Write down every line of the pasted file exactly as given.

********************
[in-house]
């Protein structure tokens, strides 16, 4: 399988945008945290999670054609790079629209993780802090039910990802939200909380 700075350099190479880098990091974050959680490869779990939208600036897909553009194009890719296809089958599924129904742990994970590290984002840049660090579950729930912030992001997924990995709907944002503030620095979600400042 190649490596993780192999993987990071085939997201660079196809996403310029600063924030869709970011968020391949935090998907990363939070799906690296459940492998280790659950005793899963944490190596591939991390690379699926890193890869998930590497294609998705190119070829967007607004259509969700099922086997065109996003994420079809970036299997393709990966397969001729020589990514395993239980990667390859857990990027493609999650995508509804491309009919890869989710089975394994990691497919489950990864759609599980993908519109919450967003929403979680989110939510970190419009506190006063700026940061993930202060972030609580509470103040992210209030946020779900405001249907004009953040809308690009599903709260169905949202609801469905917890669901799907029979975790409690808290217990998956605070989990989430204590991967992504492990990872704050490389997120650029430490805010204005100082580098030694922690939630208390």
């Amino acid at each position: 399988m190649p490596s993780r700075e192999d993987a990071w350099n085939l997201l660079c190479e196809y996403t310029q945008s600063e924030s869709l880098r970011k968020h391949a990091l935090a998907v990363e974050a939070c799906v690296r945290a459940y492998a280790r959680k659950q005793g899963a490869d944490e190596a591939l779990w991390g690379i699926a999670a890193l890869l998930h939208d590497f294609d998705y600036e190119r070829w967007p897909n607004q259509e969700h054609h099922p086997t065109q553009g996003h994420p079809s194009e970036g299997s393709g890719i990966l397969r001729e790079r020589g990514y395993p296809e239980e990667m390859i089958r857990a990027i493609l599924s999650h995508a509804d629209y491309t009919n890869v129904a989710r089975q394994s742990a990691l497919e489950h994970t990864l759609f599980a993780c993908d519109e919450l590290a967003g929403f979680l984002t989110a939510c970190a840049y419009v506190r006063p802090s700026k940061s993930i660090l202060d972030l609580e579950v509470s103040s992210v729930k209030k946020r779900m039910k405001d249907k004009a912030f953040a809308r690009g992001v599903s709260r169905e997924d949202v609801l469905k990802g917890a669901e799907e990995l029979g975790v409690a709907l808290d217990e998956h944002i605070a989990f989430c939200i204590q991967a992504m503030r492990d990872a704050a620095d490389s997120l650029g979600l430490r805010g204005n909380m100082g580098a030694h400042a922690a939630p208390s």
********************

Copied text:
[in-house]
């Protein structure tokens, strides 16, 4: 399988945008945290999670054609790079629209993780802090039910990802939200909380 700075350099190479880098990091974050959680490869779990939208600036897909553009194009890719296809089958599924129904742990994970590290984002840049660090579950729930912030992001997924990995709907944002503030620095979600400042 190649490596993780192999993987990071085939997201660079196809996403310029600063924030869709970011968020391949935090998907990363939070799906690296459940492998280790659950005793899963944490190596591939991390690379699926890193890869998930590497294609998705190119070829967007607004259509969700099922086997065109996003994420079809970036299997393709990966397969001729020589990514395993239980990667390859857990990027493609999650995508509804491309009919890869989710089975394994990691497919489950990864759609599980993908519109919450967003929403979680989110939510970190419009506190006063700026940061993930202060972030609580509470103040992210209030946020779900405001249907004009953040809308690009599903709260169905949202609801469905917890669901799907029979975790409690808290217990998956605070989990989430204590991967992504492990990872704050490389997120650029430490805010204005100082580098030694922690939630208390």
């Amino acid at each position: 399988m190649p490596s993780r700075e192999d993987a990071w350099n085939l997201l660079c190479e196809y996403t310029q945008s600063e924030s869709l880098r970011k968020h391949a990091l935090a998907v990363e974050a939070c799906v690296r945290a459940y492998a280790r959680k659950q005793g899963a490869d944490e190596a591939l779990w991390g690379i699926a999670a890193l890869l998930h939208d590497f294609d998705y600036e190119r070829w967007p897909n607004q259509e969700h054609h099922p086997t065109q553009g996003h994420p079809s194009e970036g299997s393709g890719i990966l397969r001729e790079r020589g990514y395993p296809e239980e990667m390859i089958r857990a990027i493609l599924s999650h995508a509804d629209y491309t009919n890869v129904a989710r089975q394994s742990a990691l497919e489950h994970t990864l759609f599980a993780c993908d519109e919450l590290a967003g929403f979680l984002t989110a939510c970190a840049y419009v506190r006063p802090s700026k940061s993930i660090l202060d972030l609580e579950v509470s103040s992210v729930k209030k946020r779900m039910k405001d249907k004009a912030f953040a809308r690009g992001v599903s709260r169905e997924d949202v609801l469905k990802g917890a669901e799907e990995l029979g975790v409690a709907l808290d217990e998956h944002i605070a989990f989430c939200i204590q991967a992504m503030r492990d990872a704050a620095d490389s997120l650029g979600l430490r805010g204005n909380m100082g580098a030694h400042a922690a939630p208390s």